You can have what is called a RERA. A respiratory effort related arousal, which is essentially like in apnea but it didn’t take [tarters 00:21:28] but it caused an arousal. An arousal, this is something that’s never talked about, but arousals are incredibly important. What they are is when someone is in a deep stage of sleep, will be at [inaudible 00:21:44] stage three, stage two and they have an airway events whether its snoring, whether it RERA, whether it’s the apnea or hypopnea and it kicks them out of that deeper stage of sleep into a lighter stage of sleep, and that’s very, very important because just having those arousals, you can have a diagnosis of insominia.

You can have all the symptoms that you can get from stay back, little depression, little anxiety, hypertension, the type two diabetes that is all it takes to raise your inflammatory markers up. When I first started doing this, a lot of … When I talk to dentist about how they follow up with their patients, they would have their patients do a lot, like they were at that, last night I slept great, felt great when I woke up, [clients 00:22:33] is fine, a little bit of jaw pain, et cetera. When I ask them, “Don’t you do a sleep study, even a home sleep study?” They would say, “No, this is fine, maybe one day I will send them in back to the lab to do in-lab study.”

The problem with that is you can have a patient that had a lot of arousals prior to Oral Appliance Therapy, you treat them with Oral Appliance Therapy, their arousal index goes down and their brain is mentally sleeping better, but they are still having an oxygen problem and apnea problem, but you would know that because all you have to go on is their subjective answer, that’s why sleep studies are so important, whether its home or in-lab.

Howard: Talk about the pro and cons of a home or a lab, like you’re doing them in your own office.

Dave: I offer both, I offer in lab and home and I have no bias, I would tell the patients what is in their best interest. I’ll tell you what, the bottom line comes down to this, because obviously a PSG, which has 20 leads on the patient that we’re measuring the brain wave activity, their muscle activity, their airway flow, their thermos, thoracic inlet and outlet, lid movement, so you have everything covered and there is someone watching them, there’s a sleep technologist watching them sleep, so if they have a cough, that’s going to make their EKG go crazy and is going to make their brainwaves go crazy, but if you didn’t know that that was an [autofact 00:24:01] then you might score that as a possible event of some kind, so that’s obviously the best test.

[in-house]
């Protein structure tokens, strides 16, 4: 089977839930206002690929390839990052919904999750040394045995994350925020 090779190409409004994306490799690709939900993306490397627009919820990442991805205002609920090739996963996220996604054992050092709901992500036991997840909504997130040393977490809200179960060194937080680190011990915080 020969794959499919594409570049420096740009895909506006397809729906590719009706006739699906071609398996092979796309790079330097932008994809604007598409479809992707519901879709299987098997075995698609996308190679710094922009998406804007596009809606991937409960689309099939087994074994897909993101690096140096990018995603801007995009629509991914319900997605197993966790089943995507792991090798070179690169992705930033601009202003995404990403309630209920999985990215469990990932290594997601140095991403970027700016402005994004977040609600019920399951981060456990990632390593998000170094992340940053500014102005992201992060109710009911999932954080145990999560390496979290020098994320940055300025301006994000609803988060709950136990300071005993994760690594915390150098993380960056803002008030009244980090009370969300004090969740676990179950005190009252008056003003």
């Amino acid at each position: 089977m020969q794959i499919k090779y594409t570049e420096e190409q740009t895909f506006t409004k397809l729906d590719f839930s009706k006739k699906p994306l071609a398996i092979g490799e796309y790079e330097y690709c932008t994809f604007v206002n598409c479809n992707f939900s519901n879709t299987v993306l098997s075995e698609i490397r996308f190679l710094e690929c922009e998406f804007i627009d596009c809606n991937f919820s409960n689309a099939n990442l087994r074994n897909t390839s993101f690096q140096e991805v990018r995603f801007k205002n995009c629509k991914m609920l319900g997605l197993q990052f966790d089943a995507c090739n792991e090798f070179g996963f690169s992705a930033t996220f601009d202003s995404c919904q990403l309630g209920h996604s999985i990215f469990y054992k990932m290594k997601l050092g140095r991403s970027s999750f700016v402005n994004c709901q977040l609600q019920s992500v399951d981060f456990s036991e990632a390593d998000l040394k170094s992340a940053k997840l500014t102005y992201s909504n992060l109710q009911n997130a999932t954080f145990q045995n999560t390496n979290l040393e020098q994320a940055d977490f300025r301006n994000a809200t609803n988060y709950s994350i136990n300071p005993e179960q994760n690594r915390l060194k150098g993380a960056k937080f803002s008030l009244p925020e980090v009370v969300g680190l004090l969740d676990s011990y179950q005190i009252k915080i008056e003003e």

Home sleep studies are between four and above leads; usually we don’t do less than five. Type four is they only do four, that’s like a watch pattern, but the way I approach it with my patients is I tell them, “Look, when you go to a hotel on vacation, how do you sleep that first night? Can you just flip the lights switch and you are out because you are just so tired from travelling and what have you or does it take you to three days to get used to that bed?” If they say it takes two to three days to get used to the bed, I’m gone a notch closer to getting home sleep study, because I want something that’s more realistic of what the … and not a typical night sleep is for them.

If they tell me, “Doc, you know what, you turn off that light switch I’m out, it doesn’t matter what I … “ My wife could sleep on a bed of nails on her face, she has no problem sleeping. She would be someone, and I have done before, but she would be someone that you would do a full PSG on.

Howard: Explain what PSG is?

Dave: Polysomnogram is the sleep study where you go into the lab and you put on those 20 leads like EEG, EMG, ECG and et cetera and a sleep technology that watches you sleep the whole night and scores it and a physician interprets it.

Howard: A very common question that I’m seeing a lot from the … everybody is talking about sleep medicine now, what about the three-year-olds, do you do pediatrics patients with this, I mean at what age would you be concerned about a kid having a sleep apnea?